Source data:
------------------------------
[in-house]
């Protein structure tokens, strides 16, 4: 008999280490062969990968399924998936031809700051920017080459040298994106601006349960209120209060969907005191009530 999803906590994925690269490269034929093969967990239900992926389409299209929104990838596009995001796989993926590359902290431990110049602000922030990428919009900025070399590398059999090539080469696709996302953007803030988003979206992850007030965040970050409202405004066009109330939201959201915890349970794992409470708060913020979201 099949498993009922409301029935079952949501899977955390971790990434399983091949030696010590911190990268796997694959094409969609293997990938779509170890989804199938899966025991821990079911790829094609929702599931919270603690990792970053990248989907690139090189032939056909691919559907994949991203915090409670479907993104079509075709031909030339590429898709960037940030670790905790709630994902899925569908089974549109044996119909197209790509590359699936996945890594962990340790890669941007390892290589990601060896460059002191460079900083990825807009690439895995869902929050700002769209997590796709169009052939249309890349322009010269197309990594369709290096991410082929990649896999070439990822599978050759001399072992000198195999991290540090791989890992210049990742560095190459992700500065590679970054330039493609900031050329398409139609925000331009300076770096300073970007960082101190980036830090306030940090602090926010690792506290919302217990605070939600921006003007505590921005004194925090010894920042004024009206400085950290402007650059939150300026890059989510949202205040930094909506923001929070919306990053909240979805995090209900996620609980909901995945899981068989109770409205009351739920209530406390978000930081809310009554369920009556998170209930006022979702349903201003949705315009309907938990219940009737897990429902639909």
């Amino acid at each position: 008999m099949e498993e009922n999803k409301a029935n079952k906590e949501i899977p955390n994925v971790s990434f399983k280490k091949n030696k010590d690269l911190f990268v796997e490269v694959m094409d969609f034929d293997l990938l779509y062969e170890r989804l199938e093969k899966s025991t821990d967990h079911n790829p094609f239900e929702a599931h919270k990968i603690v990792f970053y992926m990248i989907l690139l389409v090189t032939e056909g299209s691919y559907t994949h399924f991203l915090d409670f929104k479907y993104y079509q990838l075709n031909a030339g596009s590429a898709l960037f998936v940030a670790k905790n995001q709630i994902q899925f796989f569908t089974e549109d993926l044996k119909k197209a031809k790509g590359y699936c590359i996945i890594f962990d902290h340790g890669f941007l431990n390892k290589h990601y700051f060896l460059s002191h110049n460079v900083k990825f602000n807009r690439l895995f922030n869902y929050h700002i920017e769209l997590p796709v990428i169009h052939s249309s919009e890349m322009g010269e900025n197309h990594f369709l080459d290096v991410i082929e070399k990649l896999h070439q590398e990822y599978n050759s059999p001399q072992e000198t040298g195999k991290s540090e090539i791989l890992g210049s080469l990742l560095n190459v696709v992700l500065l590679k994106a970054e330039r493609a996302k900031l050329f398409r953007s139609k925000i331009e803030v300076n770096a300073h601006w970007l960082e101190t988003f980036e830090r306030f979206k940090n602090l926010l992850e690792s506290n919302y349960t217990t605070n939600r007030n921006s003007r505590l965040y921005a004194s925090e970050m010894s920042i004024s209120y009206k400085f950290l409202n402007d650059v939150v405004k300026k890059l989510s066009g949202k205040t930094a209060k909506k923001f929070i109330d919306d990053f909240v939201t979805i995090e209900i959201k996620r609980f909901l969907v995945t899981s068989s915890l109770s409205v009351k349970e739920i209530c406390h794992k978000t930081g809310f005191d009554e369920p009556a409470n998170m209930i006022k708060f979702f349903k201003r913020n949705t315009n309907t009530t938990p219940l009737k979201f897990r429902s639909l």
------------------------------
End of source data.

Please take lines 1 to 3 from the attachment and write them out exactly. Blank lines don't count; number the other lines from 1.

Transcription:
[in-house]
């Protein structure tokens, strides 16, 4: 008999280490062969990968399924998936031809700051920017080459040298994106601006349960209120209060969907005191009530 999803906590994925690269490269034929093969967990239900992926389409299209929104990838596009995001796989993926590359902290431990110049602000922030990428919009900025070399590398059999090539080469696709996302953007803030988003979206992850007030965040970050409202405004066009109330939201959201915890349970794992409470708060913020979201 099949498993009922409301029935079952949501899977955390971790990434399983091949030696010590911190990268796997694959094409969609293997990938779509170890989804199938899966025991821990079911790829094609929702599931919270603690990792970053990248989907690139090189032939056909691919559907994949991203915090409670479907993104079509075709031909030339590429898709960037940030670790905790709630994902899925569908089974549109044996119909197209790509590359699936996945890594962990340790890669941007390892290589990601060896460059002191460079900083990825807009690439895995869902929050700002769209997590796709169009052939249309890349322009010269197309990594369709290096991410082929990649896999070439990822599978050759001399072992000198195999991290540090791989890992210049990742560095190459992700500065590679970054330039493609900031050329398409139609925000331009300076770096300073970007960082101190980036830090306030940090602090926010690792506290919302217990605070939600921006003007505590921005004194925090010894920042004024009206400085950290402007650059939150300026890059989510949202205040930094909506923001929070919306990053909240979805995090209900996620609980909901995945899981068989109770409205009351739920209530406390978000930081809310009554369920009556998170209930006022979702349903201003949705315009309907938990219940009737897990429902639909």
């Amino acid at each position: 008999m099949e498993e009922n999803k409301a029935n079952k906590e949501i899977p955390n994925v971790s990434f399983k280490k091949n030696k010590d690269l911190f990268v796997e490269v694959m094409d969609f034929d293997l990938l779509y062969e170890r989804l199938e093969k899966s025991t821990d967990h079911n790829p094609f239900e929702a599931h919270k990968i603690v990792f970053y992926m990248i989907l690139l389409v090189t032939e056909g299209s691919y559907t994949h399924f991203l915090d409670f929104k479907y993104y079509q990838l075709n031909a030339g596009s590429a898709l960037f998936v940030a670790k905790n995001q709630i994902q899925f796989f569908t089974e549109d993926l044996k119909k197209a031809k790509g590359y699936c590359i996945i890594f962990d902290h340790g890669f941007l431990n390892k290589h990601y700051f060896l460059s002191h110049n460079v900083k990825f602000n807009r690439l895995f922030n869902y929050h700002i920017e769209l997590p796709v990428i169009h052939s249309s919009e890349m322009g010269e900025n197309h990594f369709l080459d290096v991410i082929e070399k990649l896999h070439q590398e990822y599978n050759s059999p001399q072992e000198t040298g195999k991290s540090e090539i791989l890992g210049s080469l990742l560095n190459v696709v992700l500065l590679k994106a970054e330039r493609a996302k900031l050329f398409r953007s139609k925000i331009e803030v300076n770096a300073h601006w970007l960082e101190t988003f980036e830090r306030f979206k940090n602090l926010l992850e690792s506290n919302y349960t217990t605070n939600r007030n921006s003007r505590l965040y921005a004194s925090e970050m010894s920042i004024s209120y009206k400085f950290l409202n402007d650059v939150v405004k300026k890059l989510s066009g949202k205040t930094a209060k909506k923001f929070i109330d919306d990053f909240v939201t979805i995090e209900i959201k996620r609980f909901l969907v995945t899981s068989s915890l109770s409205v009351k349970e739920i209530c406390h794992k978000t930081g809310f005191d009554e369920p009556a409470n998170m209930i006022k708060f979702f349903k201003r913020n949705t315009n309907t009530t938990p219940l009737k979201f897990r429902s639909l």